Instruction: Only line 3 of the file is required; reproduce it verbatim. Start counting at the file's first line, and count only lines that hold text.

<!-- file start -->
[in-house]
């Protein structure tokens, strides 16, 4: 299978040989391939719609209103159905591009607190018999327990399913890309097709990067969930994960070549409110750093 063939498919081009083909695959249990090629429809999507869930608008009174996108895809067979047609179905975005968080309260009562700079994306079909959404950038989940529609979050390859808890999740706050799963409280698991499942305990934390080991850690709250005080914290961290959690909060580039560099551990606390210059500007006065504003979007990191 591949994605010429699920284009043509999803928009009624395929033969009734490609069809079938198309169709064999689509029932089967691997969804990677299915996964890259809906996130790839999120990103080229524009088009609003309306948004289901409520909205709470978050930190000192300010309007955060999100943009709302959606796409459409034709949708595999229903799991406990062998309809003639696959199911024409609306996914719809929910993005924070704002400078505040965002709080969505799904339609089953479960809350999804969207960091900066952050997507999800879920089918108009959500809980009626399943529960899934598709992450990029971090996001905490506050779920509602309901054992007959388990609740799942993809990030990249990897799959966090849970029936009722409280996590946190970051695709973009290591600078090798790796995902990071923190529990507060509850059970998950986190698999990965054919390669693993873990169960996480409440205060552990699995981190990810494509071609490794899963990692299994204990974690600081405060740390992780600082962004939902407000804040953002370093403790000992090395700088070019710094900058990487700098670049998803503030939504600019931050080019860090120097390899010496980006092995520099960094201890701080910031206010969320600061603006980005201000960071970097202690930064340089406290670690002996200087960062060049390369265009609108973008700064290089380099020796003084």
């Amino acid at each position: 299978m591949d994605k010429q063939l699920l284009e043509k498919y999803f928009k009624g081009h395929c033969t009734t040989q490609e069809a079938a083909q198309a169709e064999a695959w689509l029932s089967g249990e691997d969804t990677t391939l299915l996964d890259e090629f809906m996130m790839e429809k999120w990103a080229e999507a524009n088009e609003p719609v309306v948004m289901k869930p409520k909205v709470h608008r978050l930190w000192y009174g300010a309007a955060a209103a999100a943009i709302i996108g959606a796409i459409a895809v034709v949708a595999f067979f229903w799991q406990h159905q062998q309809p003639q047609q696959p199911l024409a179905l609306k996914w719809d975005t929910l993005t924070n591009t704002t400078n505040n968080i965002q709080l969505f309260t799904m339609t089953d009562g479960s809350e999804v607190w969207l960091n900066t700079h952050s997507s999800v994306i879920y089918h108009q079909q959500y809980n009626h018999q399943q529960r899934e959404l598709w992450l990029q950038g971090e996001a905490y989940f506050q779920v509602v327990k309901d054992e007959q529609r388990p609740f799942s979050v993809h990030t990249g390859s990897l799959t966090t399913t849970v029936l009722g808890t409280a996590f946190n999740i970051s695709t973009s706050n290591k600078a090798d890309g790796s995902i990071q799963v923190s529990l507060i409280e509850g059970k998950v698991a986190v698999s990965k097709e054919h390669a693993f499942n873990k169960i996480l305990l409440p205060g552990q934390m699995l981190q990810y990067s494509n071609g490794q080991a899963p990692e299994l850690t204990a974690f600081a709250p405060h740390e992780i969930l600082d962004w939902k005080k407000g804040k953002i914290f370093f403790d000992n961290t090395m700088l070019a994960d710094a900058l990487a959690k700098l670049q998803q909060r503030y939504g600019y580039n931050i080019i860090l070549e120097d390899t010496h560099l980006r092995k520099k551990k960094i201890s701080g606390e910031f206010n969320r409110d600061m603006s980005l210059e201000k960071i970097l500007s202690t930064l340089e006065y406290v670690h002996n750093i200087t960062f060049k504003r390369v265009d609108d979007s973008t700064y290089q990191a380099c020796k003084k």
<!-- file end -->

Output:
């Amino acid at each position: 299978m591949d994605k010429q063939l699920l284009e043509k498919y999803f928009k009624g081009h395929c033969t009734t040989q490609e069809a079938a083909q198309a169709e064999a695959w689509l029932s089967g249990e691997d969804t990677t391939l299915l996964d890259e090629f809906m996130m790839e429809k999120w990103a080229e999507a524009n088009e609003p719609v309306v948004m289901k869930p409520k909205v709470h608008r978050l930190w000192y009174g300010a309007a955060a209103a999100a943009i709302i996108g959606a796409i459409a895809v034709v949708a595999f067979f229903w799991q406990h159905q062998q309809p003639q047609q696959p199911l024409a179905l609306k996914w719809d975005t929910l993005t924070n591009t704002t400078n505040n968080i965002q709080l969505f309260t799904m339609t089953d009562g479960s809350e999804v607190w969207l960091n900066t700079h952050s997507s999800v994306i879920y089918h108009q079909q959500y809980n009626h018999q399943q529960r899934e959404l598709w992450l990029q950038g971090e996001a905490y989940f506050q779920v509602v327990k309901d054992e007959q529609r388990p609740f799942s979050v993809h990030t990249g390859s990897l799959t966090t399913t849970v029936l009722g808890t409280a996590f946190n999740i970051s695709t973009s706050n290591k600078a090798d890309g790796s995902i990071q799963v923190s529990l507060i409280e509850g059970k998950v698991a986190v698999s990965k097709e054919h390669a693993f499942n873990k169960i996480l305990l409440p205060g552990q934390m699995l981190q990810y990067s494509n071609g490794q080991a899963p990692e299994l850690t204990a974690f600081a709250p405060h740390e992780i969930l600082d962004w939902k005080k407000g804040k953002i914290f370093f403790d000992n961290t090395m700088l070019a994960d710094a900058l990487a959690k700098l670049q998803q909060r503030y939504g600019y580039n931050i080019i860090l070549e120097d390899t010496h560099l980006r092995k520099k551990k960094i201890s701080g606390e910031f206010n969320r409110d600061m603006s980005l210059e201000k960071i970097l500007s202690t930064l340089e006065y406290v670690h002996n750093i200087t960062f060049k504003r390369v265009d609108d979007s973008t700064y290089q990191a380099c020796k003084k």